History of Joppee
The historic Joppee neighborhood of Dallas is tucked away near the banks of the
Trinity River, and at the edge of the Great Trinity Forest in southeast Dallas.
As one of the few remaining “Freedman” towns in the nation, the Joppee community is ripe
with history. It is believed that the community’s name originates from a biblical reference
and translates to “beautiful” or “the beginning” in Hebrew. “Joppee,” has also been
been spelled: Joppa, Joppie and Joppy. Phoenetically, since the 1800’s it has been
Joppee and the community decided to maintain that spelling. The community was
settled in the late 1860’s by freed slaves of the nearby Miller plantation, and is one of
the three remaining Freedman communities in Texas. It is still considered one of the
best preserved Freedman communities in the United States. Joppee hosted the first
Juneteenth festivities in Dallas, celebrating the day the Emancipation Proclamation
came into effect, June 19,1865.
Joppee was founded in 1872 by Henry CritzHines and freed slaves from the Miller Plantation. William Miller gave Hines a ferry, which was used to cross the Trinity River.
The railroad had been built and the ferry was becoming outdated, however Hines still
prospered. He married Matilda Miller, a former slave and later started a new community
called, “Miller’s Switch.” Although they were freed slaves, many chose to stay and work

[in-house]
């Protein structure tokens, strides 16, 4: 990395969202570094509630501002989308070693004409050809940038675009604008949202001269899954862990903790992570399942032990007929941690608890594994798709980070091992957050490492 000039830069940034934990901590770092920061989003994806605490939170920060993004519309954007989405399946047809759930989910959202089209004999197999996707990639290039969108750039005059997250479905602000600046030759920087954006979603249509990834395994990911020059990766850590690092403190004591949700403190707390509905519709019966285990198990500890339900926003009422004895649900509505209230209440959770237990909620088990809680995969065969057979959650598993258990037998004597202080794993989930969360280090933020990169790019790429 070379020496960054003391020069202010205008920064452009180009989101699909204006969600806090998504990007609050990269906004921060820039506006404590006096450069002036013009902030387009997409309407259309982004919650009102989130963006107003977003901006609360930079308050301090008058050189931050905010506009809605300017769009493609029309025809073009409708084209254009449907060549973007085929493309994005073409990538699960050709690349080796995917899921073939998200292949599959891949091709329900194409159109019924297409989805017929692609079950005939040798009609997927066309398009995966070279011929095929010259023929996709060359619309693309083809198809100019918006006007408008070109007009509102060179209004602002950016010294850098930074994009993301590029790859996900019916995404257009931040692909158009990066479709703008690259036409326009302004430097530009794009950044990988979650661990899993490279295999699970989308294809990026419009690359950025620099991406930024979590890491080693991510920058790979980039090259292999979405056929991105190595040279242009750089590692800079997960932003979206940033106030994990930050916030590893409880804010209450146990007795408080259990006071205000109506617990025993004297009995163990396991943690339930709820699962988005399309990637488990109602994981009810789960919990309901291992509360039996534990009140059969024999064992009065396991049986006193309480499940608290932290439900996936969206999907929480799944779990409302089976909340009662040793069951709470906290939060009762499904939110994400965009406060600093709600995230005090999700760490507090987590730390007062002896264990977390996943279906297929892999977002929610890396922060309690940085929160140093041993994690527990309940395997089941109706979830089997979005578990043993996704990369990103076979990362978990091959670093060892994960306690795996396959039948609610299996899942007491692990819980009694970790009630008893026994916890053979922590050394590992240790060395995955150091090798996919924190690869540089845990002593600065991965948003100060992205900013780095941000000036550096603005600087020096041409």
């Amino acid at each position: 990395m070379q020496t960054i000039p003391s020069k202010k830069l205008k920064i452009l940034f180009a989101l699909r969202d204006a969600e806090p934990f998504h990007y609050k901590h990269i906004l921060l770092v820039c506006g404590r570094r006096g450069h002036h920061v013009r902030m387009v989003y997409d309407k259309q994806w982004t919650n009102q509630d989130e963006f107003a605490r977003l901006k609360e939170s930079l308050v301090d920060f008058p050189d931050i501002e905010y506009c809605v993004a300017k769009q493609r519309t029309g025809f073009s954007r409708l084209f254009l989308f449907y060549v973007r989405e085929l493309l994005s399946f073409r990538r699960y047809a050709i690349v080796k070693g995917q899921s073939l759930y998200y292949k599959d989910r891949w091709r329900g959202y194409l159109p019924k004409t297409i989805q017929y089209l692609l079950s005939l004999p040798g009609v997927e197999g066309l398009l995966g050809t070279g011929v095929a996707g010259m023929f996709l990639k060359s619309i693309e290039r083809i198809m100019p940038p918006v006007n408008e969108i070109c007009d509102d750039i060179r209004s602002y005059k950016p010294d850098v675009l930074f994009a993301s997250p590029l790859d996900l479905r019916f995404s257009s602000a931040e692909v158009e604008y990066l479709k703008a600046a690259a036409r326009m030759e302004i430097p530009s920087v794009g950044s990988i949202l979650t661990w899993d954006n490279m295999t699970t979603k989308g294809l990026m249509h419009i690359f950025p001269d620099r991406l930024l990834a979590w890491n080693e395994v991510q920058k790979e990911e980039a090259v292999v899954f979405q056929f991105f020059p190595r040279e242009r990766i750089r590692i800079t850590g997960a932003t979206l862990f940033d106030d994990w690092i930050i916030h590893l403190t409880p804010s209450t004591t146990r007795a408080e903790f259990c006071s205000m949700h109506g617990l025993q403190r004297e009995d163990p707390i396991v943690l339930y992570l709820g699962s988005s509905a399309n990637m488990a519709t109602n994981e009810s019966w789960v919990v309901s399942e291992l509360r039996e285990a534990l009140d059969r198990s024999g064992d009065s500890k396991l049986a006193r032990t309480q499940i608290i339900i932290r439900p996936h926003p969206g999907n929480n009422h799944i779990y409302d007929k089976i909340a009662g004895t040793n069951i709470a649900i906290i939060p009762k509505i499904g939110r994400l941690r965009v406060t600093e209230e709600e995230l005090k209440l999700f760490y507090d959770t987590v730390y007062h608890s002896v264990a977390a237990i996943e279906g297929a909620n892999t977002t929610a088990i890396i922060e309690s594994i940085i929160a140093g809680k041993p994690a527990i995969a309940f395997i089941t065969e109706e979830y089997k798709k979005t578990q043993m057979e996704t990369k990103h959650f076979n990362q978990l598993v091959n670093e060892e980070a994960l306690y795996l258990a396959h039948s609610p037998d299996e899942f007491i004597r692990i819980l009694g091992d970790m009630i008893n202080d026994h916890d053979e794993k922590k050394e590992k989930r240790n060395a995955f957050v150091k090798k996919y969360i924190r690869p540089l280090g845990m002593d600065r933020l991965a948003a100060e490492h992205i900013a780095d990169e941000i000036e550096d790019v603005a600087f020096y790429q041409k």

for Mr. Miller, while the train was being built.
They carved trees out of the forest for
cabins, then replaced them with shotgun houses, some of which are still standing today.
Many of the original Joppee residents were freedmen who migrated from East Texas
Freedman's Town Memorial Bridge was dedicated May 23, 2007 in honor of the Joppee Community Founders. Dallas City Leaders as well as the community gathered together for the Ribbon Cutting Ceremony, before walking over the bridge in unity.
The quaint town of Joppee, has been able to preserve its “small town” feel in the midst of a city as large as Dallas. There are many upcoming projects, like theTrinity River Corridor Project which promises to give positive enhancements to this community.
Joppee will be surrounded by a 20-60 million dollar golf course, in 2016; a 12 million dollar Equestrian Center, in 2015 and with another 3.5 million the City has promised to expand the neighborhood park, "South Central." in efforts to provide a trail connection into the Great Trinity Forest. The trailhead will offer a great view of the
Lower Chain of Wetlands, where park visitors will be able to see the many species of waterfowl that migrate through this area and the small forest animals that make it their home.
On May 15, 1999, residents of Joppee marked a momentous occasion in the history of their community. They dedicated a street as Foster's Crossing in memory of renowned civic leaders P. H. and Laura Belle Foster;
They were highly respected for their leadership and commitment to their fellow citizens. The Fosters devoted much time and energy during their lifetime to the betterment of Joppee.
Foster's Crossing and bronze markers were unveiled at the dedication and remain visible reminders of the couple's dedication to the South Central Dallas community where they lived.